Ruffled feathers after China detains Bolt, world's priciest pigeon
* Chinese authorities say thousands of euros owed in import duties
* Belgian ambassador tries to negotiate release of pigeons still held
* Popularity of pigeon racing surges in China
BRUSSELS, Sept 29 (Reuters) - Feathers are flying after Chinese authorities seized hundreds of Belgian pigeons, including Bolt, the world's most expensive racer, sold for 310,000 euros ($419,800) earlier this year.
Bolt was released last Thursday, together with 400 of his feathered friends, but a further 1,200 racing pigeons are still captive because of a dispute over import duties.
The Belgian ambassador to Beijing is in talks to try to free the rest, the Belgian foreign ministry said on Sunday.
Chinese authorities have said the birds were declared at only nominal values, meaning China would be losing out massively on tax and import duties.
Import duties are 10 percent of the value and, on top of that, a tax of 13 percent is levied, meaning China was due around 75,000 euros for Bolt alone.
Bolt the pigeon, named after the Olympic gold-winning Jamaican sprinter Usain Bolt, is worth so much in part because he was bred by the celebrated Belgian pigeon fancier Leo Heremans. In 2012, Bolt was the swiftest pigeon in Belgium, where racing rules are especially strict.
He was auctioned in May by the Belgian pigeon traders PIPA, short for Pigeon Paradise, and his release was secured after PIPA's chief executive Nikolaas Gyselbrecht flew to Beijing to negotiate.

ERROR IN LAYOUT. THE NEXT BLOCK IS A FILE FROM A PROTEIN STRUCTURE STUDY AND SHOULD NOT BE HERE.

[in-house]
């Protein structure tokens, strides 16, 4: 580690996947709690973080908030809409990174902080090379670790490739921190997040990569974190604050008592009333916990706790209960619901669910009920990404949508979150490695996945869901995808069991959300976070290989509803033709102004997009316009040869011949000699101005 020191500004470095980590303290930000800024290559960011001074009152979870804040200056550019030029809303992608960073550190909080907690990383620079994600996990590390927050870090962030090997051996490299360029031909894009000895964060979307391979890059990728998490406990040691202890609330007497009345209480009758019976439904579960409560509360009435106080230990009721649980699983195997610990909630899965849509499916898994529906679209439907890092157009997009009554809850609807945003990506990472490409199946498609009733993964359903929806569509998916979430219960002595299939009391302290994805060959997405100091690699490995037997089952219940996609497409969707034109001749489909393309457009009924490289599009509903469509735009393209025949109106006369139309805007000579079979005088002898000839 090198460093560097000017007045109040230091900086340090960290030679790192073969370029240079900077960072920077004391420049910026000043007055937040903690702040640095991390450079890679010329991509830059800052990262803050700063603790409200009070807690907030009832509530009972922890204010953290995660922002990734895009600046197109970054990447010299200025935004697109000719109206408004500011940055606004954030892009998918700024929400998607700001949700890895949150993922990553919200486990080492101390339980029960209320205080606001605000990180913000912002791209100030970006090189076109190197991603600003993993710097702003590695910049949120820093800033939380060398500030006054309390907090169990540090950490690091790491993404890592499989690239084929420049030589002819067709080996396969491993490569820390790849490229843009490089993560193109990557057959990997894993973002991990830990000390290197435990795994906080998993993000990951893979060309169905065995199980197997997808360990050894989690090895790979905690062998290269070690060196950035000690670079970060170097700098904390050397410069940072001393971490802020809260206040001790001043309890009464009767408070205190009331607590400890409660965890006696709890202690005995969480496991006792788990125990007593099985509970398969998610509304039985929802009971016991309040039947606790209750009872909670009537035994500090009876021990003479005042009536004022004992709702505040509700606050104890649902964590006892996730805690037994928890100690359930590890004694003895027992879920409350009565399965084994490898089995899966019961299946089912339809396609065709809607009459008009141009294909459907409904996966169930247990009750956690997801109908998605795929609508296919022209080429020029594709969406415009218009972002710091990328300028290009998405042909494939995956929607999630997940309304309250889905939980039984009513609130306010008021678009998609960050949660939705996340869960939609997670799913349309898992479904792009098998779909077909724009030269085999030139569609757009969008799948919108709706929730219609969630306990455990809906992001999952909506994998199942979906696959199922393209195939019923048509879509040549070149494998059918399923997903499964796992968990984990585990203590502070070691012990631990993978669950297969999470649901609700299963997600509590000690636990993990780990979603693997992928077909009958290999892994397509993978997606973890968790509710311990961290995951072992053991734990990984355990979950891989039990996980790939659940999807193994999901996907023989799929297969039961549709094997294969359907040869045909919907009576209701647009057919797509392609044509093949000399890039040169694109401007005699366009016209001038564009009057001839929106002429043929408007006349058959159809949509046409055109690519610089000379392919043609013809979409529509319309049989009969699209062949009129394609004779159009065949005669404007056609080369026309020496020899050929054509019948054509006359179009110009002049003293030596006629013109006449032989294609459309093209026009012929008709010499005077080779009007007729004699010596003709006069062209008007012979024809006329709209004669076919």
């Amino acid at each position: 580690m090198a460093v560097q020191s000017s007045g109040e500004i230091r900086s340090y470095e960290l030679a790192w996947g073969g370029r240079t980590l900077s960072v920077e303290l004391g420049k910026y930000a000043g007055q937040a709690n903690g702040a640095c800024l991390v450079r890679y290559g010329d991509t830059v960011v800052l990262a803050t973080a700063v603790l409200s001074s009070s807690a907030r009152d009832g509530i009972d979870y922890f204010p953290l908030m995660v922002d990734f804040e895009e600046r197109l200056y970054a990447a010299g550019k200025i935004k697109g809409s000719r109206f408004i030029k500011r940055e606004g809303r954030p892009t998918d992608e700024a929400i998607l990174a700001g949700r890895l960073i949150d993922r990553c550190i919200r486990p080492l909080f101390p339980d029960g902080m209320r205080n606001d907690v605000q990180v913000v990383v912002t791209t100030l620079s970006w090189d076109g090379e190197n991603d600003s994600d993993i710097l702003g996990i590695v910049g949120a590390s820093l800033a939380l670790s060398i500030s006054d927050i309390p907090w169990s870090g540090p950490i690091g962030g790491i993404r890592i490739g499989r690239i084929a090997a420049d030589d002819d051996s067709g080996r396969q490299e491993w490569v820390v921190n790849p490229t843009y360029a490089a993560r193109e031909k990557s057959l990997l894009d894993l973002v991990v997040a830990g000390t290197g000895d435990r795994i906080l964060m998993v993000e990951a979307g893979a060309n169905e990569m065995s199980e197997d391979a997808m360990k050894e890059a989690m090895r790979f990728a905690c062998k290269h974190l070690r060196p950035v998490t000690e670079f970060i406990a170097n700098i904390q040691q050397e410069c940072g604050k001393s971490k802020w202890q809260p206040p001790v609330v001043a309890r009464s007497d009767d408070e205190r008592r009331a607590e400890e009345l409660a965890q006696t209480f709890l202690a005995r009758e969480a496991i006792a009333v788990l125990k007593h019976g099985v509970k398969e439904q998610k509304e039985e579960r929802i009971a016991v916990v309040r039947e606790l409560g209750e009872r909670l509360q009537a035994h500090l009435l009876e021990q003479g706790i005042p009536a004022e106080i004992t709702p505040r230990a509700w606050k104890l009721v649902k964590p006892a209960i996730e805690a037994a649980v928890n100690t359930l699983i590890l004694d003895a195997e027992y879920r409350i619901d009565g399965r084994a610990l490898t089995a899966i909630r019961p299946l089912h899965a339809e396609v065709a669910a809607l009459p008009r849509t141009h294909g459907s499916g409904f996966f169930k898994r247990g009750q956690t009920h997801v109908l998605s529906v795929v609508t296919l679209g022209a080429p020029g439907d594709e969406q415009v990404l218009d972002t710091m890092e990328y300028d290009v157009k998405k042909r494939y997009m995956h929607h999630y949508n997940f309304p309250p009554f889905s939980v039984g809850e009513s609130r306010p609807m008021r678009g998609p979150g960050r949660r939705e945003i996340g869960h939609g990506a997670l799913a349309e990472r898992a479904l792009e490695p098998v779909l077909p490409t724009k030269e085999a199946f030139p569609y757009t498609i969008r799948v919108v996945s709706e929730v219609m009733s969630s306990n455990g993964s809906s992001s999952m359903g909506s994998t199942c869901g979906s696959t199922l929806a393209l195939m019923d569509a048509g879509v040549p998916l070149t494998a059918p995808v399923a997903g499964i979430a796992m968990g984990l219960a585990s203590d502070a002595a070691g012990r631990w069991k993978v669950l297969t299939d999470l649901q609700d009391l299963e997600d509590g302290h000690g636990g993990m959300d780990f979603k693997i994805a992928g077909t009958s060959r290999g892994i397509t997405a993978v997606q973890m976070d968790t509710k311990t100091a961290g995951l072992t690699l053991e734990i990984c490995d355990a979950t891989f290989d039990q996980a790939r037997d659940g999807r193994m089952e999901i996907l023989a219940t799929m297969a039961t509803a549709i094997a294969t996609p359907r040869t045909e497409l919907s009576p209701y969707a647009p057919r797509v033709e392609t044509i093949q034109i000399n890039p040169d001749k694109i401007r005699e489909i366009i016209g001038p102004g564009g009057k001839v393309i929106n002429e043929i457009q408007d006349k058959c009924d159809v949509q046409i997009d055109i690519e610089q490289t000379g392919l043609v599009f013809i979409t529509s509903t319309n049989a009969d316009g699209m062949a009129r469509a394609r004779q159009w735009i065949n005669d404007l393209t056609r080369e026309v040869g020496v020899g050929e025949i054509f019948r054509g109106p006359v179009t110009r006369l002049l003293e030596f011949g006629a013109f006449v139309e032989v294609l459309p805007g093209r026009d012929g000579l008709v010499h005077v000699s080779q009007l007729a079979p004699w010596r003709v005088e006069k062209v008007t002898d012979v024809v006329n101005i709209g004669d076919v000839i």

The Chinese authorities agreed PIPA was free of any blame and therefore released the 401 birds to their buyers after "a symbolic sum" was paid, Gyselbrecht told Reuters. Under Chinese law, he said the authorities could have exacted a huge payment equal to the birds' total value of more than a million euros.
Beijing authorities could not immediately be reached for comment.
Gyselbrecht said the Belgian and Beijing authorities are trying to find one party to represent the many buyers of all the other birds to simplify negotiations.
So far the pigeons have spent two months in captivity, rather than the standard one month in quarantine.
Bolt is well and living in Beijing with his new owner, but he was fortunate.
"Of the 401 pigeons, four died. Luckily they were not the most expensive. The most expensive that died was worth 2,000 euros," Gyselbrecht said.
Bolt's racing days are done. As a homing pigeon, if he were allowed to fly, he would try to head back to Belgium, so he will only be used for breeding in China, where pigeon racing has surged in popularity.
"He will have a good retirement. He will have a very nice pigeon loft and he will see a lot of female pigeons," Gyselbrecht said. ($1 = 0.7385 euros) (Editing by Kevin Liffey)
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